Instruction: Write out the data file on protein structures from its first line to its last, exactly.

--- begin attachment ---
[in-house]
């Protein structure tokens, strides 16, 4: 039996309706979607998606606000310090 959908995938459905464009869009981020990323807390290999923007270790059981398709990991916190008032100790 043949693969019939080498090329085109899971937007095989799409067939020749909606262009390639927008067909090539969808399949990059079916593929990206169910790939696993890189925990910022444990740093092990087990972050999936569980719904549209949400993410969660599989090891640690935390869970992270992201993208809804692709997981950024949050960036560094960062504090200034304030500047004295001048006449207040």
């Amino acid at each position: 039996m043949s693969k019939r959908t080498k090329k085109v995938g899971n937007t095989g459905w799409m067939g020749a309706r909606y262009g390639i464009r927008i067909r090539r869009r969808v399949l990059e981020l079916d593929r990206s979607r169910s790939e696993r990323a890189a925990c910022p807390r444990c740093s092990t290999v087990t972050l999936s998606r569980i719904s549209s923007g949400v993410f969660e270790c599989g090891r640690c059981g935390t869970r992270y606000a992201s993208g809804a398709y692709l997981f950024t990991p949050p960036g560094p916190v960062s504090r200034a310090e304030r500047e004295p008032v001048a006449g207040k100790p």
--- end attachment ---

[in-house]
């Protein structure tokens, strides 16, 4: 039996309706979607998606606000310090 959908995938459905464009869009981020990323807390290999923007270790059981398709990991916190008032100790 043949693969019939080498090329085109899971937007095989799409067939020749909606262009390639927008067909090539969808399949990059079916593929990206169910790939696993890189925990910022444990740093092990087990972050999936569980719904549209949400993410969660599989090891640690935390869970992270992201993208809804692709997981950024949050960036560094960062504090200034304030500047004295001048006449207040």
């Amino acid at each position: 039996m043949s693969k019939r959908t080498k090329k085109v995938g899971n937007t095989g459905w799409m067939g020749a309706r909606y262009g390639i464009r927008i067909r090539r869009r969808v399949l990059e981020l079916d593929r990206s979607r169910s790939e696993r990323a890189a925990c910022p807390r444990c740093s092990t290999v087990t972050l999936s998606r569980i719904s549209s923007g949400v993410f969660e270790c599989g090891r640690c059981g935390t869970r992270y606000a992201s993208g809804a398709y692709l997981f950024t990991p949050p960036g560094p916190v960062s504090r200034a310090e304030r500047e004295p008032v001048a006449g207040k100790p």